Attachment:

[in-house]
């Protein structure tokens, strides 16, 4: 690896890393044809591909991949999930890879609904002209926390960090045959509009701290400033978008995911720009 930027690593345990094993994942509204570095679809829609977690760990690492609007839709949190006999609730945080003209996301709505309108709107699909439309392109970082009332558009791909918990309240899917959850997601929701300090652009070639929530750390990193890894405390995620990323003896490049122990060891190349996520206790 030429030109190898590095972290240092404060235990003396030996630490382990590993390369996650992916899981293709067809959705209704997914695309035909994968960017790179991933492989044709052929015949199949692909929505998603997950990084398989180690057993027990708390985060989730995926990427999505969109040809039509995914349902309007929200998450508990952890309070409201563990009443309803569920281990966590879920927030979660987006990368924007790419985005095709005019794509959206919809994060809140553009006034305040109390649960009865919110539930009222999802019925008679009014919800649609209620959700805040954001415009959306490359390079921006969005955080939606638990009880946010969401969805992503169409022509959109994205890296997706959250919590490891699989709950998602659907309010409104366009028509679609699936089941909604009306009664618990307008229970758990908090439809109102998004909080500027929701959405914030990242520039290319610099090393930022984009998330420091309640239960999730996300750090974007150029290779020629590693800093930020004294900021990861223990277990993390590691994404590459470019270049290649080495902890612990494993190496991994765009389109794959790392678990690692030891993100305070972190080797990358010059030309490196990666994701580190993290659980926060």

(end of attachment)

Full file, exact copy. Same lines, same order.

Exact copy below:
[in-house]
């Protein structure tokens, strides 16, 4: 690896890393044809591909991949999930890879609904002209926390960090045959509009701290400033978008995911720009 930027690593345990094993994942509204570095679809829609977690760990690492609007839709949190006999609730945080003209996301709505309108709107699909439309392109970082009332558009791909918990309240899917959850997601929701300090652009070639929530750390990193890894405390995620990323003896490049122990060891190349996520206790 030429030109190898590095972290240092404060235990003396030996630490382990590993390369996650992916899981293709067809959705209704997914695309035909994968960017790179991933492989044709052929015949199949692909929505998603997950990084398989180690057993027990708390985060989730995926990427999505969109040809039509995914349902309007929200998450508990952890309070409201563990009443309803569920281990966590879920927030979660987006990368924007790419985005095709005019794509959206919809994060809140553009006034305040109390649960009865919110539930009222999802019925008679009014919800649609209620959700805040954001415009959306490359390079921006969005955080939606638990009880946010969401969805992503169409022509959109994205890296997706959250919590490891699989709950998602659907309010409104366009028509679609699936089941909604009306009664618990307008229970758990908090439809109102998004909080500027929701959405914030990242520039290319610099090393930022984009998330420091309640239960999730996300750090974007150029290779020629590693800093930020004294900021990861223990277990993390590691994404590459470019270049290649080495902890612990494993190496991994765009389109794959790392678990690692030891993100305070972190080797990358010059030309490196990666994701580190993290659980926060």